Kay Strank, who has a smartphone, laptop and tablet, knows firsthand how Skype can be used to keep in touch with family members. Now, the 76-year-old is part of an intergenerational program at Patriot Ridge Community in Fairborn, Ohio, that uses Skype, a video conferencing app, to connect residents with students more than 20 miles away at Greeneview High School in Jamestown, Ohio.
“I like connecting with the younger generation. I like hearing about what they’re doing for fun. It kind of keeps us in tune with what’s going on,” said Kay, who previously has used Skype to communicate with her daughter in Virginia.
Patriot Ridge residents began Skyping with Greeneview students about three years ago after a staff member asked the school principal if students would be interested in participating in an intergenerational program, said Patriot Ridge Activities Director Karen LeBlanc.
During the half-hour class every Wednesday, residents talk about their education, careers, families and experiences in the military. In September, one resident even shared her concern about family members in Florida who were affected by Hurricane Irma. The freshmen have talked about their plans for the future — where they would like to go to college and what they plan to study. Some students played musical instruments.
“When we Skype, the residents feel like they’re involved and know what’s going on in the world,” Karen said. “It’s an opportunity to bond with the younger generation.”
The class is just one of several intergenerational programs and activities offered at Patriot Ridge, a United Church Homes community.
Hundreds of mixed-aged programs and activities like the Skype program and Camp Ageless, a one-day youth camp at Patriot Ridge, exist nationwide, said Generations United Executive Director Donna Butts.
Donna said intergenerational programs are increasing due in part to the rising number of older adults in the U.S.
“People are living longer and they’re also living healthier. (Older adults are) going to continue to do that and they want to give back,” Donna said.
The programs are a win-win when relationships are formed between older adults and youth. There are psychological benefits for older adults who feel more optimistic about the future and feel they have a reason to get out of bed.
“Young people, they learn not to fear their own aging. They’re not put off by seeing older people. They’re not put off by seeing wheelchairs, walkers or someone with a cane,” Donna said.
Shanon Benton, an English teacher at Greeneview, said the class helps students with communication skills and teaches lesson planning and compassion for others. “It gets them out of the bubble of me, me, me and it shows them that we are all the same,” Shanon said.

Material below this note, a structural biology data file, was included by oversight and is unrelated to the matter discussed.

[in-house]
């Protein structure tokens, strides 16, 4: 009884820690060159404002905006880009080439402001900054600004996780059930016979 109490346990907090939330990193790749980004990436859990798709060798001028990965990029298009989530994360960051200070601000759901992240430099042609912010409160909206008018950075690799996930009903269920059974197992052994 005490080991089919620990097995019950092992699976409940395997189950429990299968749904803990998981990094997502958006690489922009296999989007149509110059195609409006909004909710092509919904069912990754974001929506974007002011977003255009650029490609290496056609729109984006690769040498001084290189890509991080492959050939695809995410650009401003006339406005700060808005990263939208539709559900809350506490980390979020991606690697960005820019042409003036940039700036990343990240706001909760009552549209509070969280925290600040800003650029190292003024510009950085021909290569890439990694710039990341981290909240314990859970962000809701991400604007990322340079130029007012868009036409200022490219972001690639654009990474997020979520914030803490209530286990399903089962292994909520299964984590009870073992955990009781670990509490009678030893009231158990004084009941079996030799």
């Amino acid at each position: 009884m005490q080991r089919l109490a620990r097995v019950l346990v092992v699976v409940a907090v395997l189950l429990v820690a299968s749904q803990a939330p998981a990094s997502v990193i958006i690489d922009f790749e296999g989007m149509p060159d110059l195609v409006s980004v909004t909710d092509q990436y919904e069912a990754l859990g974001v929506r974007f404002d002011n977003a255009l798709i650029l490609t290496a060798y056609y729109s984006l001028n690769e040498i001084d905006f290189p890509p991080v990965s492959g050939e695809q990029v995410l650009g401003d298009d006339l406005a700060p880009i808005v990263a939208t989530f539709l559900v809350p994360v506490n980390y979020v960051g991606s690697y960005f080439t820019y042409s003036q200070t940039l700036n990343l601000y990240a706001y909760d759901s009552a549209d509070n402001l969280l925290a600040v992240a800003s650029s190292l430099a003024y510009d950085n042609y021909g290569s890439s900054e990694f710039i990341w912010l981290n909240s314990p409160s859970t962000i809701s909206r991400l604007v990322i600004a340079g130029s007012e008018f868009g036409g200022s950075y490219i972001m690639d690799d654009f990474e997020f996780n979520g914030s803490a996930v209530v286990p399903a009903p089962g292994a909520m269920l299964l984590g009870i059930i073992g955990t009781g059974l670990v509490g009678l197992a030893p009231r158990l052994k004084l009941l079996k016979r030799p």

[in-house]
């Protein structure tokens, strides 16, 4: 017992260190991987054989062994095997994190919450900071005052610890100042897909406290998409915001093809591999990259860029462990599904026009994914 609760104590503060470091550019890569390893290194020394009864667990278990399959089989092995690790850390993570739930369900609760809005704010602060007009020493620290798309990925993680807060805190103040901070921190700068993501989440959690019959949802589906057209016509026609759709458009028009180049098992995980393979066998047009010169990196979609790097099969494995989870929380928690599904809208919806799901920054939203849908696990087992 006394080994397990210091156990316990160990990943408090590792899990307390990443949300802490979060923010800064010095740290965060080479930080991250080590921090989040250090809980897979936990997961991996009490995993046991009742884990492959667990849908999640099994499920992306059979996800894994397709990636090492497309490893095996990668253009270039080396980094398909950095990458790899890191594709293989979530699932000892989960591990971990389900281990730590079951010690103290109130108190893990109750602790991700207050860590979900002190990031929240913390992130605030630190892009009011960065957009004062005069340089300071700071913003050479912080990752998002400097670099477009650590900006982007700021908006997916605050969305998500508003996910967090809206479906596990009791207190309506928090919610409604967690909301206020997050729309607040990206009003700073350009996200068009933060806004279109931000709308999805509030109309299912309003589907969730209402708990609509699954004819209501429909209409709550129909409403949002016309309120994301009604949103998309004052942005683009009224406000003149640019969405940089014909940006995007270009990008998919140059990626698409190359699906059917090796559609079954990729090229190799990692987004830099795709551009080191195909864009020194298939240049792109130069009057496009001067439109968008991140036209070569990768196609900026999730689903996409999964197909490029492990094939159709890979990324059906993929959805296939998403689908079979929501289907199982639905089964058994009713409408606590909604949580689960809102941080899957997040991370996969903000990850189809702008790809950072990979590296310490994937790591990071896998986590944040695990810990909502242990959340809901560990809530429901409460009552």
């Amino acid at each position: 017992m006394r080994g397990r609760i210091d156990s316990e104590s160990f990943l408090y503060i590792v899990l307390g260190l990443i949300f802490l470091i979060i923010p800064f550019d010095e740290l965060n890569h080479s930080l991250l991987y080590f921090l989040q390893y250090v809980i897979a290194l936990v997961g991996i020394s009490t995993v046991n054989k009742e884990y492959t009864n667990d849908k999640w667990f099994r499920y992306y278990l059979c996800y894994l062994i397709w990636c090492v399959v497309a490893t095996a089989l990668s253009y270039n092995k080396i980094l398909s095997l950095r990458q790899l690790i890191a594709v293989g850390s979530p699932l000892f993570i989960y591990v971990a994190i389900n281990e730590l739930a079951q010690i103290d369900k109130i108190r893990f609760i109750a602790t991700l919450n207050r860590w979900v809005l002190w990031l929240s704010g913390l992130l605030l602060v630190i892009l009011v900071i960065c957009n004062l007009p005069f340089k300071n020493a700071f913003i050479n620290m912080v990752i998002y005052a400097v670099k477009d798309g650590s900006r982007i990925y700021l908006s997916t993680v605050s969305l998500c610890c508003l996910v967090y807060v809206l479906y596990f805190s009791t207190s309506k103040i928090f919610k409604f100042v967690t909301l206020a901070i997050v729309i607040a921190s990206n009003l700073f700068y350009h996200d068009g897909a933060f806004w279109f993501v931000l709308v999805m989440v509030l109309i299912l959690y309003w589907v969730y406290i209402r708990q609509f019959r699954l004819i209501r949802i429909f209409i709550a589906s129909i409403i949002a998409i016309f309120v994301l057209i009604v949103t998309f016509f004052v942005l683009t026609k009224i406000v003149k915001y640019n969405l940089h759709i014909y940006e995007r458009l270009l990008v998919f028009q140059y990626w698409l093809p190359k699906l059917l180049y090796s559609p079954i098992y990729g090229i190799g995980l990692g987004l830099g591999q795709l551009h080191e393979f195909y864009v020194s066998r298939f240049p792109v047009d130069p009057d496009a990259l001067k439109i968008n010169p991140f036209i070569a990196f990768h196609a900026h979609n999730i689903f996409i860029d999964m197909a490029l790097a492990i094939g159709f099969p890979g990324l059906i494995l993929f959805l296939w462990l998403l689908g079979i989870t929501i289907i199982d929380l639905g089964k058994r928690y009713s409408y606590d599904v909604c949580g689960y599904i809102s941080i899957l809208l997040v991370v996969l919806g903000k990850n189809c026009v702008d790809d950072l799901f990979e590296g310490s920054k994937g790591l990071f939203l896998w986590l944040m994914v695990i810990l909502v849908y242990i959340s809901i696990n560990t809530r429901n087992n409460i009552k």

Destiny Laymon, a freshman at Greeneview, enjoys the video chats with residents at Patriot Ridge.“It was very nice to hear their stories and their points of view on different subjects. It was also very neat hearing what differences there are from when they were younger to now. Things have definitely changed and it was a unique experience hearing that firsthand from people who were actually there to experience the change,” Destiny said. “This is something I will definitely remember and I hope that this continues on for other generations.”
In previous classes, Karen said Greeneview students taught residents about iPhones, iPads and apps. Residents have taught students about the “simpler life,” such as living on a farm and what it was like before cellphones, computers and the internet.
Shanon and Greeneview principal Brian Masser received the LeadingAge Ohio’s Social Commitment Award in September at the LeadingAge Ohio Awards Luncheon.
The partnership between the community and the school reflects the growing understanding that connections between elders and children, often vulnerable groups, are an essential part of our national health, according to a 2017 report from Generations United and The Eisner Foundation.
“We are grateful for the many partners who recognize the dignity and worth of older adults in their local communities,” said Kathryn Brod, president and CEO of LeadingAge Ohio. “In engaging in the Skype project, Ms. Benton and Mr. Masser are helping to foster a future generation of age-friendly Ohioans.”
Patriot Ridge Administrator Stacie Ward said she is extremely grateful for the partnership with Greeneview and expects it will change the way youth see older adults.“I love the energy of the students and how they bring out the energy in our residents through their discussions and activities. I think this type of program is essential to providing abundant life in our community,” Stacie said.
Jackie Logan, 89, a resident at Patriot Ridge, said young children seem to be way ahead of people of her generation.“I feel like they are eons ahead of us because they have all of this equipment that we have no idea about. They’ve grown up with this and they’re way ahead of us,” Jackie said.
Jim Hutchinson, 73, another Patriot Ridge resident, said Skyping with the students is interesting. “They’re so full of energy and have so much life left to live. I think we can learn a lot from each other,” Jim said.
Kay added: “Maybe they can learn that it’s not the worst thing in the world to get old.”